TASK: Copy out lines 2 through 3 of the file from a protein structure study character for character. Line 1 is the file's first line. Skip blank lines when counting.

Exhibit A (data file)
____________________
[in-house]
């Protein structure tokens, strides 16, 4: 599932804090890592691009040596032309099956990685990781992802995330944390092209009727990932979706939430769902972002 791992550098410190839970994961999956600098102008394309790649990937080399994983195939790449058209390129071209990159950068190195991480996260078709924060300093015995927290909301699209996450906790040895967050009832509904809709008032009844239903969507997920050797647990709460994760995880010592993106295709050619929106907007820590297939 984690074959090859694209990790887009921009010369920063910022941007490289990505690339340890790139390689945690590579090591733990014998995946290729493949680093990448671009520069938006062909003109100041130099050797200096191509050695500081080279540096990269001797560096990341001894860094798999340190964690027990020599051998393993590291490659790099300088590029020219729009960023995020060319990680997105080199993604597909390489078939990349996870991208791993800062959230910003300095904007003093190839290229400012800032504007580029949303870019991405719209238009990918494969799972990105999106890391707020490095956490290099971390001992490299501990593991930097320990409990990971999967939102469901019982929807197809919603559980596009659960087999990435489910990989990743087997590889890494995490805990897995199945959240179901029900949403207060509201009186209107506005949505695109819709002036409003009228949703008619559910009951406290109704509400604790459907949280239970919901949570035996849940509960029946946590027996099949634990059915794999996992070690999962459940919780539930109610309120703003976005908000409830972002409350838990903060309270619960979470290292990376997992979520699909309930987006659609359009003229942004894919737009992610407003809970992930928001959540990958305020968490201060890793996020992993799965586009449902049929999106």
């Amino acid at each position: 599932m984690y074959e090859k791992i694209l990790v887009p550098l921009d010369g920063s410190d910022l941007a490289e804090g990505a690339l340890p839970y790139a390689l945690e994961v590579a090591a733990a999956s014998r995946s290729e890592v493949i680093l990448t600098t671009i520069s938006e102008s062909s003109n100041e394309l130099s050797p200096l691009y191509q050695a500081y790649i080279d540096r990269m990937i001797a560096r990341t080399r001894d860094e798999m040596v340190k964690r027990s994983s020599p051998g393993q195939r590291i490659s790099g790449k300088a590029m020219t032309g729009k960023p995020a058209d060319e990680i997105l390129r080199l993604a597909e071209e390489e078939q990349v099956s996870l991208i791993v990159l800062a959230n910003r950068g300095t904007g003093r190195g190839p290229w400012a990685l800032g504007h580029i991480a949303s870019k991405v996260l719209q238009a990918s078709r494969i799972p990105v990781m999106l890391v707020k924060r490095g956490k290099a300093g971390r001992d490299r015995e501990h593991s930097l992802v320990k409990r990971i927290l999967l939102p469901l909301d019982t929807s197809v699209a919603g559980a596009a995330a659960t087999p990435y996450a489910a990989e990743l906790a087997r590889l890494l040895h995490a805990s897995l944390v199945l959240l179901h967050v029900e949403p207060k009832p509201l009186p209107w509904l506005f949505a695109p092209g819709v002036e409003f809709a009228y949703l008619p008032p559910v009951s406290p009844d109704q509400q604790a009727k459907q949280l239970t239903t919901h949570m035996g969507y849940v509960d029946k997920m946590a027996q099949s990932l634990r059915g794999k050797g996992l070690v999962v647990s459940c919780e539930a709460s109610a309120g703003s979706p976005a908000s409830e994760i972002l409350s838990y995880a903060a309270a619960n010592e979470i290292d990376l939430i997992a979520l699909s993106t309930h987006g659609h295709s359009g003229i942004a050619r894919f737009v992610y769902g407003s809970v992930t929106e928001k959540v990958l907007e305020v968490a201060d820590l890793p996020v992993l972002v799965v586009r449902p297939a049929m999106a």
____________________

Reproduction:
């Protein structure tokens, strides 16, 4: 599932804090890592691009040596032309099956990685990781992802995330944390092209009727990932979706939430769902972002 791992550098410190839970994961999956600098102008394309790649990937080399994983195939790449058209390129071209990159950068190195991480996260078709924060300093015995927290909301699209996450906790040895967050009832509904809709008032009844239903969507997920050797647990709460994760995880010592993106295709050619929106907007820590297939 984690074959090859694209990790887009921009010369920063910022941007490289990505690339340890790139390689945690590579090591733990014998995946290729493949680093990448671009520069938006062909003109100041130099050797200096191509050695500081080279540096990269001797560096990341001894860094798999340190964690027990020599051998393993590291490659790099300088590029020219729009960023995020060319990680997105080199993604597909390489078939990349996870991208791993800062959230910003300095904007003093190839290229400012800032504007580029949303870019991405719209238009990918494969799972990105999106890391707020490095956490290099971390001992490299501990593991930097320990409990990971999967939102469901019982929807197809919603559980596009659960087999990435489910990989990743087997590889890494995490805990897995199945959240179901029900949403207060509201009186209107506005949505695109819709002036409003009228949703008619559910009951406290109704509400604790459907949280239970919901949570035996849940509960029946946590027996099949634990059915794999996992070690999962459940919780539930109610309120703003976005908000409830972002409350838990903060309270619960979470290292990376997992979520699909309930987006659609359009003229942004894919737009992610407003809970992930928001959540990958305020968490201060890793996020992993799965586009449902049929999106």
């Amino acid at each position: 599932m984690y074959e090859k791992i694209l990790v887009p550098l921009d010369g920063s410190d910022l941007a490289e804090g990505a690339l340890p839970y790139a390689l945690e994961v590579a090591a733990a999956s014998r995946s290729e890592v493949i680093l990448t600098t671009i520069s938006e102008s062909s003109n100041e394309l130099s050797p200096l691009y191509q050695a500081y790649i080279d540096r990269m990937i001797a560096r990341t080399r001894d860094e798999m040596v340190k964690r027990s994983s020599p051998g393993q195939r590291i490659s790099g790449k300088a590029m020219t032309g729009k960023p995020a058209d060319e990680i997105l390129r080199l993604a597909e071209e390489e078939q990349v099956s996870l991208i791993v990159l800062a959230n910003r950068g300095t904007g003093r190195g190839p290229w400012a990685l800032g504007h580029i991480a949303s870019k991405v996260l719209q238009a990918s078709r494969i799972p990105v990781m999106l890391v707020k924060r490095g956490k290099a300093g971390r001992d490299r015995e501990h593991s930097l992802v320990k409990r990971i927290l999967l939102p469901l909301d019982t929807s197809v699209a919603g559980a596009a995330a659960t087999p990435y996450a489910a990989e990743l906790a087997r590889l890494l040895h995490a805990s897995l944390v199945l959240l179901h967050v029900e949403p207060k009832p509201l009186p209107w509904l506005f949505a695109p092209g819709v002036e409003f809709a009228y949703l008619p008032p559910v009951s406290p009844d109704q509400q604790a009727k459907q949280l239970t239903t919901h949570m035996g969507y849940v509960d029946k997920m946590a027996q099949s990932l634990r059915g794999k050797g996992l070690v999962v647990s459940c919780e539930a709460s109610a309120g703003s979706p976005a908000s409830e994760i972002l409350s838990y995880a903060a309270a619960n010592e979470i290292d990376l939430i997992a979520l699909s993106t309930h987006g659609h295709s359009g003229i942004a050619r894919f737009v992610y769902g407003s809970v992930t929106e928001k959540v990958l907007e305020v968490a201060d820590l890793p996020v992993l972002v799965v586009r449902p297939a049929m999106a």